Visualizing the global #ExtremeWeather conversation on Twitter

By Kathleen Reen
Wednesday, 29 September 2021

Climate change has contributed to extreme weather around the world, fueling an increased number of phenomena like deadly floods, wildfires, and frequent typhoons. Home to more than half of the world’s population, the Asia Pacific region is one of the most vulnerable to the devastating effects of climate change. 

As extreme weather unfolds across the globe, people come to Twitter before, during, and after these events to talk about what’s happening. Powered by social insights and analytics, these real-time conversations can be harnessed to provide instant alerts, relief efforts, and assessment of the situation on ground.

We provide companies and individuals with programmatic access to Twitter data through our public application programming interfaces (APIs), allowing them to build apps and tools for consumers to draw insights out of Twitter.

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In collaboration with our Twitter Official Partners (Brandwatch and NTT Data), Peta Bencana, and creative studio Design I/O, we created an interactive webpage to explore how conversations evolve on Twitter before, during, and after #ExtremeWeather events across the region, including the:

  • #AustraliaBushfires: From June 2019 to March 2020, the fires in Australia burned 13.6 million acres in New South Wales, devastating the wildlife and ecology of the region (NYT, 2020). Between December 2019 and March 2020, there were nearly 10M public Tweets related to the Australia Bushfires (Source).
  • Jakarta Floods: In January 2020, a record-breaking rainfall inundated Jakarta, Indonesia with more water than its infrastructure could handle. Severe flooding affected large parts of the capital city, injuring dozens and displacing thousands. In the first week of January 2020, there were over 20,000 Tweets in Jakarta about the floods (Source).
  • #TyphoonHagibis: In 2019, Northern Japan was hit by the devastating Typhoon Hagibis, which generated three feet of rain in 24 hours in some regions, flash floods, and 74 lives lost (NHK, 2019).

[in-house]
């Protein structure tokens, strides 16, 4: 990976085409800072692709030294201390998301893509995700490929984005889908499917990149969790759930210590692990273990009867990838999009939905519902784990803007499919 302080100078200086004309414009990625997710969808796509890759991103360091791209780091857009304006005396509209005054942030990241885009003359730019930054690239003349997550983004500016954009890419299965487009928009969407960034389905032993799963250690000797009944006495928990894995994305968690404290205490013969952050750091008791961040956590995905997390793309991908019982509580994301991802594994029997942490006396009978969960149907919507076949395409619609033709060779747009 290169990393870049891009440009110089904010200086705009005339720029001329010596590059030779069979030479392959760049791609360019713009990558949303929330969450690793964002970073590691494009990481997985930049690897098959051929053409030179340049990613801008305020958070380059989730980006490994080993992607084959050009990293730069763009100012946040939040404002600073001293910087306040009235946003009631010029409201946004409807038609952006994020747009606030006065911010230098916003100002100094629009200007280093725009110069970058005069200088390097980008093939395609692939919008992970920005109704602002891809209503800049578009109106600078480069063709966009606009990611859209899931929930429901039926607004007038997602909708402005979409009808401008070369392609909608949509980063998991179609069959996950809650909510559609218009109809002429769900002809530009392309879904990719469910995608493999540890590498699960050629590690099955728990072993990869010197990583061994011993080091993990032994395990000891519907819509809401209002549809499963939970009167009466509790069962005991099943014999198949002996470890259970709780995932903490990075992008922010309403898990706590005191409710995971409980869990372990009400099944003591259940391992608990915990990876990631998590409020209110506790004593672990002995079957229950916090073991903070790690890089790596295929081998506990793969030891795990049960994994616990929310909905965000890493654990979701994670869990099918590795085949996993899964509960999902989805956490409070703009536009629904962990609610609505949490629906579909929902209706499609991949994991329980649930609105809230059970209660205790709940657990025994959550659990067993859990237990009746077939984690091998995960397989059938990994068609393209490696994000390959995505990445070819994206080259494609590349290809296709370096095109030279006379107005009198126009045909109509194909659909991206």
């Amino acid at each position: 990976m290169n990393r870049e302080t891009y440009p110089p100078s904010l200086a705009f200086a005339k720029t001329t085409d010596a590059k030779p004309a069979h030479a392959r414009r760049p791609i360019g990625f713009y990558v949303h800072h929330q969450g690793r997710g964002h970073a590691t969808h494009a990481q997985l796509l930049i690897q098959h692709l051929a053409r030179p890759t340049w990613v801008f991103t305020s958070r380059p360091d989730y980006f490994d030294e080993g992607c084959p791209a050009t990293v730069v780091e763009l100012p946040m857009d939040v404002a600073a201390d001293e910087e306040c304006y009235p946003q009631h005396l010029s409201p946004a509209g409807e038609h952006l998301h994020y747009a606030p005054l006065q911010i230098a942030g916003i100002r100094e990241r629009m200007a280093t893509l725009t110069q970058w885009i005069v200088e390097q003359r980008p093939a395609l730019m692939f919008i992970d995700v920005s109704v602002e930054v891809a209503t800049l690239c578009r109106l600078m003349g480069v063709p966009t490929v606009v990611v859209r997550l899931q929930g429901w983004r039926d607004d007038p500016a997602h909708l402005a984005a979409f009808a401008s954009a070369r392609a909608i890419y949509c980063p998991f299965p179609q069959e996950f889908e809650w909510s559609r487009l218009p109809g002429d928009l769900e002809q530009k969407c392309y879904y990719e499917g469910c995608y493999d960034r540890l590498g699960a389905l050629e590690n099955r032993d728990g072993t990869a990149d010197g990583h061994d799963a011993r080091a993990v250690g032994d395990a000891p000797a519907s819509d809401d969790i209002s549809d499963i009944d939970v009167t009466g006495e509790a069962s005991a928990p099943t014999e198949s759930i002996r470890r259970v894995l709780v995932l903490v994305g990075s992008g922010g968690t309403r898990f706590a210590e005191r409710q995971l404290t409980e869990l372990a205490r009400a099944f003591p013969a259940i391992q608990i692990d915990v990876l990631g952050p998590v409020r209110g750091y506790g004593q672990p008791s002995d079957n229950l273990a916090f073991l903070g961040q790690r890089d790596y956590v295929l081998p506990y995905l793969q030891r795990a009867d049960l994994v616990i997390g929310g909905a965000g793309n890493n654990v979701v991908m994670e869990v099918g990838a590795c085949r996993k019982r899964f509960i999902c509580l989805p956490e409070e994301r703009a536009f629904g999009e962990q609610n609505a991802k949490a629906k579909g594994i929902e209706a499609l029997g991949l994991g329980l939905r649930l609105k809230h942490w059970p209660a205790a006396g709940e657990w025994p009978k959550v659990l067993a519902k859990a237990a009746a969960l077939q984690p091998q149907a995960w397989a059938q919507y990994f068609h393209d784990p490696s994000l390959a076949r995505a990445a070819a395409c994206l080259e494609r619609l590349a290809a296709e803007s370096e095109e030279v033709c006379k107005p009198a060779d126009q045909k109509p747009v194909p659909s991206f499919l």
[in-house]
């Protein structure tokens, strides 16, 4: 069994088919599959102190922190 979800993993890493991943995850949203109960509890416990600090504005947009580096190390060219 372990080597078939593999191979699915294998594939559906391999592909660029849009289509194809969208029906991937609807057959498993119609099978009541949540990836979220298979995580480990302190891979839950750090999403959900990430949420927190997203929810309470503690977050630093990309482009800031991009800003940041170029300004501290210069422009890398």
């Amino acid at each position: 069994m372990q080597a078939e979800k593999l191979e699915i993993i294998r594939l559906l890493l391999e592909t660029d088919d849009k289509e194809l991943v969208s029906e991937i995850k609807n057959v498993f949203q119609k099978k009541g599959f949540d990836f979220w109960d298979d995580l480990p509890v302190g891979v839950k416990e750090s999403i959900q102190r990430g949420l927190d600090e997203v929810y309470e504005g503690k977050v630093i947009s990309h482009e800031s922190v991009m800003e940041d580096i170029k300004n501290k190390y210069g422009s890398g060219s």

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Conversations heat up

In addition to using the service to share resources, raise funds and rally around one another, the Tweets create a wealth of social data that can be used to understand the issue of climate change and the crisis more broadly, while enabling policy makers to respond to future climate emergencies.

The Intergovernmental Panel on Climate Change (IPCC), the United Nations’ climate science research group, recently concluded in a report that human-induced climate change is already affecting many weather and climate extremes in every region across the globe – including increases in the frequency and intensity of hot extremes, marine heatwaves, and heavy precipitation.

The extent of extreme weather events is reflected in public conversations on Twitter too. A sample of English-language Tweets from 2013 to 2020 indicated that mentions of “climate change” grew an average of 50% over seven years.

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By utilizing the vast amount of data about public conversation, developers have the opportunity to build solutions that can help local communities during unforeseen extreme weather events, or study public sentiments about climate change without human bias.

Our uniquely open service has been used by people all around the world to share and exchange information in times of crisis. We recognize our responsibility in ensuring that people can find the information they need especially during a natural disaster, and have worked to amplify credible information from trusted media, government agencies, as well as relief and volunteer organizations.

We’ve seen how Twitter data can be used in real-time to provide vital support to people on the ground and raise broader awareness and understanding of the impact of a crisis; and can continue to do so with the support and commitment from developers who are passionate about building for the climate crisis.

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Kathleen Reen


Senior Director of Public Policy and Philanthropy, APAC